estimate Fill Ratio dependency on the Latency in orders execution for a HF strategy, what would you do ?

(Last Updated On: April 20, 2011)

aIf you need to estimate Fill Ratio dependency on the Latency in orders execution for a HF strategy, what would you do ?

I run back-testing on e-mini S&P500 and the software takes 100% fill ratio (for my limit orders) by default which is unrealistic for a HFT. The fill ratio should depend on the speed of execution and the size of orders, but how it can be estimated before real-money tests ?

How do you simulate a fill?

For simulations based on trades:
* You get a complete fill on your limit order when your limit price is traded
* You get a complete fill at your limit price as soon as a better price is traded
* You get a partial fill at your limit price as soon as the a better price is traded with the fill size the traded size.

Or do you have market depth data you can use?

est with a 1 lot , only assume fills when the price is breached. If your system still works trade live.

et’s say, I have Omega TradeStation and I don’t have market depth data. So the only situation when I can be sure in a full fill of the limit order is one when the order was generated “relatively” (to be defined) long before the trade occured (so it was actually in a queue) + the next price after the trade was better than the price of the trade (which means the limit orders of that price were executed 100%). In all other cases the order – in reality – might be executed partially or not executed at all due to too big latency in the route … Is there a chance to find a kind of 3D empirical graph linking actual latency, order size and fill ratio? Yet, there is also a time of the session parameter

Great! This is exactly the way I usually do it. I run optimization of the limit order price and then take the number of trades (frequency) from the “more distant limit price” set of parameters while the profit per trade – from the “less distant limit price” set of parameters. Multiplication gives an adjusted TotalNetProfit. Still the problem remains if there is a need to increase the size (for instance, for a business plan) or to move into HFT area. When frequency is high the role of latency becomes too uncertain/important.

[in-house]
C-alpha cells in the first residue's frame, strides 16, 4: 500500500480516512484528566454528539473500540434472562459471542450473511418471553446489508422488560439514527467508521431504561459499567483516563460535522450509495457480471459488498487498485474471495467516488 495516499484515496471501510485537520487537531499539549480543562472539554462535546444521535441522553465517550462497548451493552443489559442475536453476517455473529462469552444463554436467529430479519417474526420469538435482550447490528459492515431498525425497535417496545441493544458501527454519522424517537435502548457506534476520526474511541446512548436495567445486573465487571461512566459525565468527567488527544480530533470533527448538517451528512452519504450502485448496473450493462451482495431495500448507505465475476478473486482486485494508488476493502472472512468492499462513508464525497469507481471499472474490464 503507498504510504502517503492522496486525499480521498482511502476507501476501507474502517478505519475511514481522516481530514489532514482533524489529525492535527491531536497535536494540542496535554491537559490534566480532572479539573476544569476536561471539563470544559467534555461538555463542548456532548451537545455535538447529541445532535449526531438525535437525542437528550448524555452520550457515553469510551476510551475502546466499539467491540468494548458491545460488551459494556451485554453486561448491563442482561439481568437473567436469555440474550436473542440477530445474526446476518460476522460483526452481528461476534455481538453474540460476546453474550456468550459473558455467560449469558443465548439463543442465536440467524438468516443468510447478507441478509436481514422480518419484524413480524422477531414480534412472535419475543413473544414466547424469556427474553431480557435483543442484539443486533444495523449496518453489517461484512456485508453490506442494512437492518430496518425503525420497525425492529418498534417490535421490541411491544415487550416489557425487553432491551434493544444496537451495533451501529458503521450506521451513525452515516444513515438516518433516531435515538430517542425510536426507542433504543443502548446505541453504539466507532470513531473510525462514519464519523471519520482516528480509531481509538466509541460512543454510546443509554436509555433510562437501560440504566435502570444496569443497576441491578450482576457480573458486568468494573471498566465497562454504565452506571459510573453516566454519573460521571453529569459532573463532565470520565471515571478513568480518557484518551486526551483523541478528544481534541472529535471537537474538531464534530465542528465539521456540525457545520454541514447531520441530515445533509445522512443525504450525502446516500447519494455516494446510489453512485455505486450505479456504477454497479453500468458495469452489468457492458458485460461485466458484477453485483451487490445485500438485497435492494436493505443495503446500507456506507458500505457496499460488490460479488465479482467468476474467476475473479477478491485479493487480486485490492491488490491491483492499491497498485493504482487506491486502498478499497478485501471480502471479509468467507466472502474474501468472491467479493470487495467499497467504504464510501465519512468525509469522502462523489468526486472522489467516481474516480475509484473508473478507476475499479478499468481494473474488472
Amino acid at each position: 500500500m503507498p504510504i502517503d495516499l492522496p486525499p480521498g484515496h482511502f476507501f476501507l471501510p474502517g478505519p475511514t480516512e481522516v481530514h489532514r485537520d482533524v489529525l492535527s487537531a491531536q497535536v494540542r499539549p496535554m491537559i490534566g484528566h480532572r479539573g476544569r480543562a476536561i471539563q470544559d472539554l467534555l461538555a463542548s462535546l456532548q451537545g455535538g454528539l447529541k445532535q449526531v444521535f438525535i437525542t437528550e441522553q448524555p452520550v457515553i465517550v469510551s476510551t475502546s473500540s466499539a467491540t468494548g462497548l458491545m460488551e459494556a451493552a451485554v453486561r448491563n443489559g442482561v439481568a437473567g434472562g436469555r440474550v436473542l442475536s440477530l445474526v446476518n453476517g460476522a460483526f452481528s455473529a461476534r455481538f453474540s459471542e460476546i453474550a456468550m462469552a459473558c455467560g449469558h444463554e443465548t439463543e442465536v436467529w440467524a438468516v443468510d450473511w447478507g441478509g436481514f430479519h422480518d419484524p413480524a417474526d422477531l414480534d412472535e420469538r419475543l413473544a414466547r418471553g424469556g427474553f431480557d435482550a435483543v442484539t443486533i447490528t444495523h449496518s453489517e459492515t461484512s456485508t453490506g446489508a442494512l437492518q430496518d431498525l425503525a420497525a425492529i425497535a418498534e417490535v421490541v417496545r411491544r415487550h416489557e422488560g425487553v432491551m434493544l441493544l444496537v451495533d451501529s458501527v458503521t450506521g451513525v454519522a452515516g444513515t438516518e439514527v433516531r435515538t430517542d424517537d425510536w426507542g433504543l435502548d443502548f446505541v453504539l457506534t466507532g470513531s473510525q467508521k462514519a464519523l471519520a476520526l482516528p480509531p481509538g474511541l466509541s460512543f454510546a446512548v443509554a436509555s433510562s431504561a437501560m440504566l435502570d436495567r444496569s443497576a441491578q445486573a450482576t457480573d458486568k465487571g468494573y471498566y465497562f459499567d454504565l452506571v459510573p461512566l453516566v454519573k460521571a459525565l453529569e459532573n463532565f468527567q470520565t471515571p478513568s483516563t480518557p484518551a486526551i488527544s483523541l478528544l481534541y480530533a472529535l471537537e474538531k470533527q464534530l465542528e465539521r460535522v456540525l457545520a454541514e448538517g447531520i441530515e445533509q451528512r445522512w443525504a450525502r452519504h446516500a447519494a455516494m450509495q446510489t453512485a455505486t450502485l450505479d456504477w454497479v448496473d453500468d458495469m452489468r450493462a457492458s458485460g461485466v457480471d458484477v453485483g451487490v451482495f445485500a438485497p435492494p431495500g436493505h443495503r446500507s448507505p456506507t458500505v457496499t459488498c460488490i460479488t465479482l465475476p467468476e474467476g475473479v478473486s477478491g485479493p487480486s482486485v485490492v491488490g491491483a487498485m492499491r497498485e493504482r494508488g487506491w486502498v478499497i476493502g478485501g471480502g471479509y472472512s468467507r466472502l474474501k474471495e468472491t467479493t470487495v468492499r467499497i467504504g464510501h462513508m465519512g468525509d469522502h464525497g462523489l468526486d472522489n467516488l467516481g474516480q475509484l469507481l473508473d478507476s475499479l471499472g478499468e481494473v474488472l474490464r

You might like this paper:

Order Book Simulator and Optimal Liquidation Strategies.
Su Chen, Chen Hu, Yijia Zhou

Click to access 2010p8.pdf

If you enjoy modeling, you could define a limit order flow model, simulate the orderflow and the orderbook, and tweak parameters untill the limit data you have and the simulated equivalent match.

If you go low latency then Tradestation is not the best tool.

ight you are. I used to work with it on slow strategies. It’s like old shoes – they do not work any more, but you still love them.

where did you get those rules? Any market practitioner would reason that you cannot blindly assume near-low-latent limit order execution. @Alexei, yes 100% (absolute) fill is unrealistic for HFT. The low-latency objective seeks to reduce slippage for flash traders. Flash traders are not seeking limit orders. Understand the assumptions in HFT. Separately, the fill-ratio is demand-supply, volatility dependent. Speed of the LIMIT ORDER’s execution would become increasingly significant in a increasingly active/volatile market, where the market is deviating from idle/low volume&volatility to active/high volume&volatility, esp. if you consider market makers moving the the price away from its center during low volume (less) and during high volume (more) periods. If I am mistaken/wrong, please provide citations / papers :: links.

NOTE I now post my TRADING ALERTS into my personal FACEBOOK ACCOUNT and TWITTER. Don't worry as I don't post stupid cat videos or what I eat!

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